[PS4 Review] Knock Knock

by Tracey

Knock-Knock is knocking on the doors of players PSN stores around the world! This is a 2D hand-drawn horror game, and it feels more like an interactive mediation that happened to fall into our hands.

It was built according to instructions left by the original archive’s anonymous donor. Many strange things and unclear moments you will encounter. Whatever is is due to requirements outlined in the archives. These are the words you will see before the game’s start menu appears.

Knock-Knock - 1

Those words will set the tone for the duration of the game. Much like what was done for the Blair Witch Project that was supposedly based on actual events, Knock-Knock tries a similar approach with that message. An interactive reflection of the truth… the questions then become, what is the truth? One man’s psychosis or seeing nightmares through one man’s dreams? Simply a figment of one insane man’s imagination? Or perhaps… something far more sinister?

At first glance, the game look’s fascinating thanks to the fantastic hand-drawn cartoon style graphics. But after reading the opening message my imagination ran wild. I was expecting a true horror game that would scare the living daylights out of me, but it didn’t even scare me one tiny bit. Sure, there are some creepy sounds and weird stuff that can make your heart skip a beat but there are way more scarier games than Knock -Knock.

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Knock-Knock is about a man who is suffering from the effects of severe insomnia, and the condition appears to be affecting his sanity. He constantly stops and makes frequent comments about how tired he is and the headaches he suffers from, as well as about things that go bump in the night. Most of the stuff he says is just plain rambling, and I don’t think he is aware of what he is saying half the time!

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Each level has the protagonist waking up and does his usual rambling while shaking and holding a lit candle, I don’t know if that is him being scared or he’s cold, but anyway as you move through the house putting lights on and unlocking doors and checking things are where they should be. You can hear noises and see weird things happening, even unwanted guests appearing. You cannot distinguish any of that is real or just part of his mental psychosis or possibly experiencing his nightmares while he is asleep dreaming. I suppose that is the beauty of the game, not knowing if what you the player is seeing is real or not.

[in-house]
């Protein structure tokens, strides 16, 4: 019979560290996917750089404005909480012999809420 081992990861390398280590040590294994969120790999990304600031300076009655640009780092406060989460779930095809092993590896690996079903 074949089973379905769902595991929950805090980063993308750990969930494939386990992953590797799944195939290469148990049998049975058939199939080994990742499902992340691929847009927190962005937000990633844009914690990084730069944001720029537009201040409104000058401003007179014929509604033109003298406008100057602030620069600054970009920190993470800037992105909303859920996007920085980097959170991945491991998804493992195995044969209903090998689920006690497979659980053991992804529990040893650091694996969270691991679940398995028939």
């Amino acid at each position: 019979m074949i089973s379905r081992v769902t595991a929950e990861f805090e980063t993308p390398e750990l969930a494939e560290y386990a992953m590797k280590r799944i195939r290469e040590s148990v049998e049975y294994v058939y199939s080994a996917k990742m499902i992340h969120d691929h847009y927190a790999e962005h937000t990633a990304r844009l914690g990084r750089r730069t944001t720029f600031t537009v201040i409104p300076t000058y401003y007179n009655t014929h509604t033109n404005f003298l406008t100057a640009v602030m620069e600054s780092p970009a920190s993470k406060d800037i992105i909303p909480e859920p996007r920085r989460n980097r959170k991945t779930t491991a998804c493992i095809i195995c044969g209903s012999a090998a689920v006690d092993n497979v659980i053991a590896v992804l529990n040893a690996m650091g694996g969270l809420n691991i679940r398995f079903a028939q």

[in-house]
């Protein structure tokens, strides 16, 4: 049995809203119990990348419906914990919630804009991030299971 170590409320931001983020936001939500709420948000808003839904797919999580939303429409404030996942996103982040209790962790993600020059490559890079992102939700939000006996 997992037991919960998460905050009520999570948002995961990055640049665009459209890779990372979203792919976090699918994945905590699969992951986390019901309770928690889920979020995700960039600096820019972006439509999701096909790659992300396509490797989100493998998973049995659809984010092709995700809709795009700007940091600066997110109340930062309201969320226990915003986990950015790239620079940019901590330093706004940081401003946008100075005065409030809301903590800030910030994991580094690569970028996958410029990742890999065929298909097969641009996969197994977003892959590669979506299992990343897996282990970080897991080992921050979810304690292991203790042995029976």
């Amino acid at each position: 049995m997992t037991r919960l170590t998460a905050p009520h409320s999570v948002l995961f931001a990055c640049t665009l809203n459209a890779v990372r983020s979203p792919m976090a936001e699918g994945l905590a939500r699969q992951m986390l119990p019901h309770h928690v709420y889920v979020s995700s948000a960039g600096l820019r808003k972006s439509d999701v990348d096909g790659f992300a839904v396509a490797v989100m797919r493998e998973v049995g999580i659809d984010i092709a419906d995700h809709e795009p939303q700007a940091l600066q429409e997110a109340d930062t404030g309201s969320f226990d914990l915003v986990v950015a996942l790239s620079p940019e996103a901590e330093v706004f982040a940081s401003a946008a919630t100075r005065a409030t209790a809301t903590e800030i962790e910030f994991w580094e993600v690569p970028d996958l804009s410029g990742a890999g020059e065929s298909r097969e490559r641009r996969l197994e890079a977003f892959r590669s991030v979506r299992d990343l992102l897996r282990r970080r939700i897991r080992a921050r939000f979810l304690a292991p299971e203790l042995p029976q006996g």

Every room in the house has a light bulb that doesn’t appear to have a switch to use. So the protagonist messes around with the lightbulb to get it lit, and that can take a good ten seconds or so… and in that time, anything can happen – unwanted guests showing up, figments of his imagination taking shape.

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The key to surviving each night is finding a clock that looks exactly like the protagonist and switch it on to spring time forward. The closer you are to dawn, the closer you are to completing that level. If you die, then you lose all your progress up to that point, and you will have to restart the whole night from scratch.

On the whole I appreciate what Knock-Knock tries to achieve but switching the lights on, climbing ladders, unlocking doors and hiding is a bit frustrating in some locations, especially since not doing things right can trigger a game over and you must restart the whole night again. Because of the randomization mechanic, no two rooms are ever the same. Unpredictability really suits the game.

Knock-Knock - 5

Knock-Knock is a fun game that will take players a bit to figure out. Once you’ve learned from your mistakes after having to repeat a night or two, you will get what the game has to offer in the long and dark reality of the protagonist.

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